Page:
So far, studies probing EBNA3C functions provide perhaps the best link between latent EBV infection and the pRb regulated checkpoint which controls the G1-S phase transition [20], [21]. EBNA3C was previously shown to indirectly target pRb regulated pathways [15], [20]. EBNA3C also activates E2F-dependent promoters and can induce foci formation in colony formation assays [20]. Additionally, EBNA3C overcomes the ability of the CDK inhibitor - p16INK4A to block transformation and noticeably drives serum-starved cells through the G1-S restriction point [20], [21]. More recently, we have shown that EBNA3C directly targets pRb and may indirectly target the pRb regulated checkpoint by associating with Cyclin A as well as Cyclin D1 known to be important in phophorylating pRb [15], [16]. Despite this body of evidence, a clear molecular link between these molecules responsible for disrupting the G1-S phase blockage and EBNA3C is yet to be demonstrated.

Cell-cycle progression is dependent on the activity of cyclins, a family of proteins whose levels oscillate in synchrony with cell-cycle progression, and its functional partner CDKs [22]. Cyclin D (D1, D2 and D3) is expressed in the mid-G1 phase in the mammalian cell-cycle [23]. Among the D-type cyclins, Cyclin D1 is the most ubiquitous and is frequently over-expressed in numerous human malignancies [24], [25]. Cyclin D1 over-expression is often associated with increased gene expression due to gene amplification or post-translational modification [26]. Accumulation of Cyclin D1 in cancer can result in overcoming ubiquitin-mediated degradation through several distinct mechanisms [26].

Cyclin D1, together with its catalytic partners CDK4 or CDK6, promotes G1-S-phase transition via phosphorylation of pRb and disrupting the pRb-E2F1 repressor complex [23]. These functions of Cyclin D1 ensure efficient initiation of S phase [26], [27]. During late G1 and S phases, Cyclin D1 is phosphorylated on Thr-286 by GSK3β, which triggers nuclear export and proteasomal degradation through E3 ubiquitin ligase, SCFFBX4-αB crystallin [26]. Thus, subversion of either of these functions may result in unrestrained cell proliferation and oncogenesis.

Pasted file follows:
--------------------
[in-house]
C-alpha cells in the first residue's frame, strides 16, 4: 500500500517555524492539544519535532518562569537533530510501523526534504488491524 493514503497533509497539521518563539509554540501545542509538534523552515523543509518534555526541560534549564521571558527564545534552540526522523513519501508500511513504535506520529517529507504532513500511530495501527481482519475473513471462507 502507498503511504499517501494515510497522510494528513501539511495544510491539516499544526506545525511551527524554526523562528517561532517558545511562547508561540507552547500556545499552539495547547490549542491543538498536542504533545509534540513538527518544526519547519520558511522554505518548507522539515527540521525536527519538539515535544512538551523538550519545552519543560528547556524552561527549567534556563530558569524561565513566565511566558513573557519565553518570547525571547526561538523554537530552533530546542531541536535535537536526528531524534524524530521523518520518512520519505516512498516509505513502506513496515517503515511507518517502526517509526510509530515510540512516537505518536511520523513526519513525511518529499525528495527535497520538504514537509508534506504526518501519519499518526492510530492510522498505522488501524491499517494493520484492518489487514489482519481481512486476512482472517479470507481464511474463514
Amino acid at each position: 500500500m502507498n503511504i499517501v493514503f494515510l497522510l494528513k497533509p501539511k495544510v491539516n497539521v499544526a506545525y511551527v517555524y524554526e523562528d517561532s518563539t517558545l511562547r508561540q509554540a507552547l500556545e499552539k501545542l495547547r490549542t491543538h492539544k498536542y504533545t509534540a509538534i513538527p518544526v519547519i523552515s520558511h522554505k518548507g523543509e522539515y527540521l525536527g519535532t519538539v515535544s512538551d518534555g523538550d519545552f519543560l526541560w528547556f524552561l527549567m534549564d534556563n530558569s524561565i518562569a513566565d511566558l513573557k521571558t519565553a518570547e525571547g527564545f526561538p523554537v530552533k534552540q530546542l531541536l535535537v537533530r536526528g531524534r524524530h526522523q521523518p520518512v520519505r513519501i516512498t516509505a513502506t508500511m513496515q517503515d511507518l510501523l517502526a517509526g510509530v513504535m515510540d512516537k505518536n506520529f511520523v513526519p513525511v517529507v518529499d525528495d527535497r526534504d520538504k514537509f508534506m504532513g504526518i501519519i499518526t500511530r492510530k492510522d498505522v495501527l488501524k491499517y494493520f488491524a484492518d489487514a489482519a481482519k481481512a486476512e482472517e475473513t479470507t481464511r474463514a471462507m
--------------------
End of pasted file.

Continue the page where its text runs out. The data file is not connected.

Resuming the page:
The cyclin D1 gene is located on chromosome 11q13, close to the bcl-1 locus, and is considered to be a proto-oncogene with evidence indicating that its derangement contributes to the development of tumors [28]. Mantle cell lymphomas have been reported to over-express Cyclin D1 due to a characteristic genetic translocation [28]. In addition, patients with tumors over-expressing Cyclin D1 have been shown to have a particularly poor prognosis [25], [29]; however, over-expression of Cyclin D1 has been demonstrated for a vast series of human malignancies including breast cancers, esophageal cancers and pancreatic cancers [25], [30]. Over-expression of Cyclin D1, regardless of its gene alteration, caused abnormal cell proliferation, resulting in oncogenesis [22], [23], [31]. cyclin D2, considered also as a proto-oncogene, is located on chromosome 12p13, and unlike Cyclin D1, Cyclin D2 has been reported to be expressed normally in B-lymphocytes [32]. Interestingly, it has been observed that ectopic over-expression of Cyclin D2 efficiently blocks cell-cycle progression [33], suggesting an alternate role for Cyclin D2 in promoting exit from the cell-cycle and maintaining cells in a non-proliferative state. These observations suggest that D-type cyclins may have different roles depending on their levels of expression and cell type, which may also be independent of CDK activity. Reports have shown that immortalization of primary B-lymphocytes by EBV is accompanied by transcriptional activation of cyclin D2 gene but not cyclin D1 [32], [34]. However, Cyclin D1 protein has been shown to be significantly expressed in a number of EBV positive LCLs [35], [36] or EBV positive SCID mice lymphomas [37]. Surprisingly, these studies did not directly set out to explore the contribution of Cyclin D1 in EBV-mediated B-cell oncogenesis.

A previous study from our lab showed an in vitro interaction between the EBV encoded antigen EBNA3C and Cyclin D1 [16]. The experiments described in this current study explore the consequences of this interaction in terms of EBV mediated transformation of primary B-cells as well as growth maintenance of LCLs. We now show that EBNA3C stabilizes as well as enhances the kinase activity of the Cyclin D1/CDK6 complex, and the nuclear localization of Cyclin D1 to bypass the G1 restriction point. Importantly, this study provides the first evidence to show that the essential EBV latent antigen EBNA3C targets Cyclin D1, which is different from previous reports, and describes a potential fundamental mechanism by which EBV deregulates the mammalian cell-cycle in EBV-associated human cancers by facilitating the G1-S transition.

Materials and Methods

Plasmids, antibodies, cell lines and transfection